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In the Producer's Chair: Technology in the Classroom at Santa Clara University

Wednesday, Feb. 23, 2011

From YouTube to Wikipedia to iTunes and Second Life, professors at Santa Clara University are using technology to empower students to be more than simply passive, speedy consumers of Internet content.

Numerous professors are urging or requiring students to create content for websites like Wikipedia, Twitter, Facebook, and iTunes. In the process they say they are teaching students to be more skeptical about the accuracy or integrity of the material that has become a ubiquitous and integral part of their daily lives.

“When my students begin producing media, they get a much richer sense of what’s happening in the world,” said business school professor David Armstrong. “Being a more knowledgeable consumer now means they know that anyone can produce content, so they become more skeptical of the value of web material.”

Here is a sampling of the ways technology is being incorporated into the classroom at SCU.

* Law professor Eric Goldman, who teaches internet law and advertising law, offers his students the chance to fulfill part of their final requirements by creating a Wikipedia page on a chosen subject of legal research. About a quarter of his students take him up on it.

Millions of people potentially will read research that otherwise would only edify their professor or peers.

* Marketing professor Kirthi Kalyanam urges his students to use Twitter to issue short, 140-character observations about retail marketing techniques learned in class, while out in the world shopping.

One student Tweeted that Trader Joe’s, being a small store, had its “decompression zone” (an area designed to slow shoppers down and relax before shopping) outside, with flowers. Another Tweeted that Longs drug store was starting to sell ice cream as an impulse item. Another Tweeted about Costco’s samples and what a draw they are (something mainstream media has recently been covering.)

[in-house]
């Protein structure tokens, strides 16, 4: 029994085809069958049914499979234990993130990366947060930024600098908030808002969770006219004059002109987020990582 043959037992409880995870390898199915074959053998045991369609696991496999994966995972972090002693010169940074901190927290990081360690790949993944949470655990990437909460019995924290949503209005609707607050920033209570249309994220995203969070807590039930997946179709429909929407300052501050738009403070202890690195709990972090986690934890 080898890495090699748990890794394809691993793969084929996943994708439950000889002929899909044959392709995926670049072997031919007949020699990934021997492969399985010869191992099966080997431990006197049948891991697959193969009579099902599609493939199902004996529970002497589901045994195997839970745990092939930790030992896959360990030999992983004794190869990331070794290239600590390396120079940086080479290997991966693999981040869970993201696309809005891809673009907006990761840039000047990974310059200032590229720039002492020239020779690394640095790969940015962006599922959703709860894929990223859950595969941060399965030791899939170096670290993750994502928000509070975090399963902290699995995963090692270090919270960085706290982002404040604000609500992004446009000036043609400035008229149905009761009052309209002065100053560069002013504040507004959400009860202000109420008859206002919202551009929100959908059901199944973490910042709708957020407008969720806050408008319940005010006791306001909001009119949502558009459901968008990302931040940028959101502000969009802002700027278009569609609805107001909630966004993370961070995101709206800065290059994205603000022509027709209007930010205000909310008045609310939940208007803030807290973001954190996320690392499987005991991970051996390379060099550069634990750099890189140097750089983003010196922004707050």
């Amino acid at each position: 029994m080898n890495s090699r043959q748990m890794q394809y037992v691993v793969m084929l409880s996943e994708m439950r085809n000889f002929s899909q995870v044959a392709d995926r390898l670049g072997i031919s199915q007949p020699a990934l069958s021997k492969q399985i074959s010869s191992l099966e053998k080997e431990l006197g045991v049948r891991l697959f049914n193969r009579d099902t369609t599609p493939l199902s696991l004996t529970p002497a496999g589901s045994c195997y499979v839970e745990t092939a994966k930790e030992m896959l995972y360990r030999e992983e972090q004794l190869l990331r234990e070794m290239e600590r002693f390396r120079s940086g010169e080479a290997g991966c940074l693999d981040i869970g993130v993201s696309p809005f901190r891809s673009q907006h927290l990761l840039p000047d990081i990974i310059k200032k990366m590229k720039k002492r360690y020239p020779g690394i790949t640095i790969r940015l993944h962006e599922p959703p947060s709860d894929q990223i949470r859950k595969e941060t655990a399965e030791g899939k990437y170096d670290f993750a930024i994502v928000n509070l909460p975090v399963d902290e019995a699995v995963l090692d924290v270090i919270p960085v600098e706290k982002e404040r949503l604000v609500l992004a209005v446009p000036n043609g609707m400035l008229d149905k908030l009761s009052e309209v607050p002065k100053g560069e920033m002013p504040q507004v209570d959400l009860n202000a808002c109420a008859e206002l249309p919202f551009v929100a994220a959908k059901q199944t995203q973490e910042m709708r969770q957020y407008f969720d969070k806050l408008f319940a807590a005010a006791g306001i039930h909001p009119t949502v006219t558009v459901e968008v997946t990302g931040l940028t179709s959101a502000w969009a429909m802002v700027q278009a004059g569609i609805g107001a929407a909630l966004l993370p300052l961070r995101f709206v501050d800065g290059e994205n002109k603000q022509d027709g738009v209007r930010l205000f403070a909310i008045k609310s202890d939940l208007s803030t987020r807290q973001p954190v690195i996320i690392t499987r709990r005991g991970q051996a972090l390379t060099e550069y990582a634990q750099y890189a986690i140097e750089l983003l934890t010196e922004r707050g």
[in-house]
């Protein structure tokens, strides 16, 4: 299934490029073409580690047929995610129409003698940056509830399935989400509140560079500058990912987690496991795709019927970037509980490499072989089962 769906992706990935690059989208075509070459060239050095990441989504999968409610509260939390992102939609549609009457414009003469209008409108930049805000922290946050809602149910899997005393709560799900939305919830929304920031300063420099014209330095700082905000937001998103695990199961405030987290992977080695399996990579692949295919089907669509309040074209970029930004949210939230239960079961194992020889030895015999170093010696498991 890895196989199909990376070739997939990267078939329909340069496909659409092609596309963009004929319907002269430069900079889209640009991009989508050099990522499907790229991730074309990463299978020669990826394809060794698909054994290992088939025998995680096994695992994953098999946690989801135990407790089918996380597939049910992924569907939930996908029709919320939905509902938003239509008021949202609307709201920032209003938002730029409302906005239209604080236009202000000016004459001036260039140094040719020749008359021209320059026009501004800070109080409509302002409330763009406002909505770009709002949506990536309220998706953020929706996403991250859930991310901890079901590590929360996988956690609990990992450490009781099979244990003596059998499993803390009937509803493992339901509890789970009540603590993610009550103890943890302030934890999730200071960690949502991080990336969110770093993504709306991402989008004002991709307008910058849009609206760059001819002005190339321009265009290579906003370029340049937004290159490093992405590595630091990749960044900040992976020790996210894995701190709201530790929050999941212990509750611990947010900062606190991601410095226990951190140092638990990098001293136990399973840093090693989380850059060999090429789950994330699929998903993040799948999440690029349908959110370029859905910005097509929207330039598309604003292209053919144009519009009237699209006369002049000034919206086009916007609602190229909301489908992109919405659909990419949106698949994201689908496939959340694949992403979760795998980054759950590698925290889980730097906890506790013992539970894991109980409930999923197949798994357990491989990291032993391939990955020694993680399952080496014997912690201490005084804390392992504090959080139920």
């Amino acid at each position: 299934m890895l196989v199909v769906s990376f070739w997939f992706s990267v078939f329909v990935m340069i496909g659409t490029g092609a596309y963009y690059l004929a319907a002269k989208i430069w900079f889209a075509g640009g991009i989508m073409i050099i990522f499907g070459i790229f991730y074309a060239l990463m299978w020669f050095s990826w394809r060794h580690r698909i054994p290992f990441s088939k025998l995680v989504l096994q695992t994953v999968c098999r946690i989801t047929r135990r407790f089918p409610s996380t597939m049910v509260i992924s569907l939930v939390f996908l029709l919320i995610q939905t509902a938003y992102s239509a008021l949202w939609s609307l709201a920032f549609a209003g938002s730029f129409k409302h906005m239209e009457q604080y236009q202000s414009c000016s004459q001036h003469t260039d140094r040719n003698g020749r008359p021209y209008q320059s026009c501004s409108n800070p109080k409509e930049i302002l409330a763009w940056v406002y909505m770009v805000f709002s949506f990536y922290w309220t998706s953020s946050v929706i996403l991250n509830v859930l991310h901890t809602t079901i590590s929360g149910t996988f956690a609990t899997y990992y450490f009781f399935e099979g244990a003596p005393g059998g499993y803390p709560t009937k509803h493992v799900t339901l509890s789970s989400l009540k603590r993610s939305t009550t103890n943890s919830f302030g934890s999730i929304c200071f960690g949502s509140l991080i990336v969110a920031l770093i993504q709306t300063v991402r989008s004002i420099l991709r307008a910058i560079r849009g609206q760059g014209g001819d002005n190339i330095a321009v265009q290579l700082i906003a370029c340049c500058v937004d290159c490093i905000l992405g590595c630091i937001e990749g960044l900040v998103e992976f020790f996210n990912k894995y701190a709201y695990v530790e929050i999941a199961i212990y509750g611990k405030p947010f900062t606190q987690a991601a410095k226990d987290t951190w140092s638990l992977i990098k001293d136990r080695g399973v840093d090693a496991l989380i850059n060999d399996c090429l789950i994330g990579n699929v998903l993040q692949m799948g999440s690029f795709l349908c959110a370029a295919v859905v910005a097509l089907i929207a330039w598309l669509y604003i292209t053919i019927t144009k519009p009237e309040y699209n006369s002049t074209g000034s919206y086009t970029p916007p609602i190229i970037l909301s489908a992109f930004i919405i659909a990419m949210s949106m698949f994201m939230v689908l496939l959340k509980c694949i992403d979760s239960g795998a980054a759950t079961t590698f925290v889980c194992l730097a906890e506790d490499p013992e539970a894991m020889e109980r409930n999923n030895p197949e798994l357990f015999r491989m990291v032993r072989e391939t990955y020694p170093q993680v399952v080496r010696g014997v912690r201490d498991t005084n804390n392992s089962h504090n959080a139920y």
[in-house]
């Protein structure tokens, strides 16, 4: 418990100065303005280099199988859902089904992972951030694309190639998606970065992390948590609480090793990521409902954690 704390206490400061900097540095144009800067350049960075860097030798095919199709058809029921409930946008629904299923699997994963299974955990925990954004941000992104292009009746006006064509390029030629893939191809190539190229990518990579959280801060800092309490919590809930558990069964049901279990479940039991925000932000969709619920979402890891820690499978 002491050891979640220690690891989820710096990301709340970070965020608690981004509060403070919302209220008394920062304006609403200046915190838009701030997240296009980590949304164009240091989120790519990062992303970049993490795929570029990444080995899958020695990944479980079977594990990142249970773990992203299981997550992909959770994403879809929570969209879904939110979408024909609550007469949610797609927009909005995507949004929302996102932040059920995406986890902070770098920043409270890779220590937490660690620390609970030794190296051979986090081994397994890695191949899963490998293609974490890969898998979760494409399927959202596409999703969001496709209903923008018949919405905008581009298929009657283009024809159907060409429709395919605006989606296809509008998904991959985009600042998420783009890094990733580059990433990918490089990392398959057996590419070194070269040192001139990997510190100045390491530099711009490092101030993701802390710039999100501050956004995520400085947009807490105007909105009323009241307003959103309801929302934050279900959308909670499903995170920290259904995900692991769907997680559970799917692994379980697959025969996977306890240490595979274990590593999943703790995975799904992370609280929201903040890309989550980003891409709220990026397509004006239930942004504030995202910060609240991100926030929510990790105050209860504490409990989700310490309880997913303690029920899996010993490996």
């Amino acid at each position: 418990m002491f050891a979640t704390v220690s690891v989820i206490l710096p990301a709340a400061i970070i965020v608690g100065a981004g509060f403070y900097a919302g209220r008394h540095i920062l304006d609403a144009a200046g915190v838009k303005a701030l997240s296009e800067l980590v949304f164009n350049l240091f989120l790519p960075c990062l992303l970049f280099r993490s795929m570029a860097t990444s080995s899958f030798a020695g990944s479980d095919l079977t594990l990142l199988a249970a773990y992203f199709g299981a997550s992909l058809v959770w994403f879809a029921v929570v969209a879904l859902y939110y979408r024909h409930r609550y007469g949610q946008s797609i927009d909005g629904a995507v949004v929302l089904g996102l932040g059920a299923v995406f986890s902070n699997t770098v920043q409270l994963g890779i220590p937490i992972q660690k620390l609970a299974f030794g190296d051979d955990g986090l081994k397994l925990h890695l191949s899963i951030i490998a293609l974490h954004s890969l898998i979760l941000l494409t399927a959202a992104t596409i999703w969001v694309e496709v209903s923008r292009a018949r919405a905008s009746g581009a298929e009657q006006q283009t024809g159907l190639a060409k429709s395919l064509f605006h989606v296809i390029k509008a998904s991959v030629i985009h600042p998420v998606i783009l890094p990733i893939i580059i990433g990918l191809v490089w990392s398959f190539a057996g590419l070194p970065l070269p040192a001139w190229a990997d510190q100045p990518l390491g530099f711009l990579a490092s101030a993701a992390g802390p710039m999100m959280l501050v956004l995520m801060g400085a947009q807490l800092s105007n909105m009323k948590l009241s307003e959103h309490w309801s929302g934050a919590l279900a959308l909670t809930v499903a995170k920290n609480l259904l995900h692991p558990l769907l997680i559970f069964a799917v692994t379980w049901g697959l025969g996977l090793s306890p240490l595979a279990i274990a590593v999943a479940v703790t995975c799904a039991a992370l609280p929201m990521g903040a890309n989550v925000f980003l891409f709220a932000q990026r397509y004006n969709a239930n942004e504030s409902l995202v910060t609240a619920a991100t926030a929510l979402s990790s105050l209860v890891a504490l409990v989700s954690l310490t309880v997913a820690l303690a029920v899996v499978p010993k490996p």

“Twitter is the ideal tool for this type of learning,” said Kalyanam. “It is a very impromptu, immediate, emotional tool. It’s meant to capture those things you aren’t going to have the patience to go back to later and capture, type a blog post, or e-mail.”

* Marc Bousquet, who teaches Internet Culture and Writing with New Media, assigned his students to produce “machinima” animated movies set in the virtual reality world of Second Life, which are then posted to YouTube.

This assignment required them to create actor “avatars,” “scout” a good location in the virtual world, and find new “skins” for the virtual set as needed. They then record the action in a 3-D environment, complete with voice-overs, sound, music and filmed avatar movements.

“Contemporary cultural literacy is informed by a do-it-yourself ethos,” said Bousquet. “Employers understand that it’s not just about being an informed culture consumer, but a savvy culture producer.” Studetns have gone on to jobs at Google, and graduate study at Yale and Oxford.

*David Armstrong – an OMIS professor whose field of study includes technology in the classroom — asks his students to post interviews to iTunesU; podcast an analysis of a series of iTunesU videos, including audio snippets from the videos; create blogs with at least five posts; and comment on other blogs.

“I teach them how to produce, and being on the producing side gives them a whole new perspective,” added Armstrong.   “They learn the myriad ways lies can be presented to passive surfers, and hopefully they become sharper consumers.”


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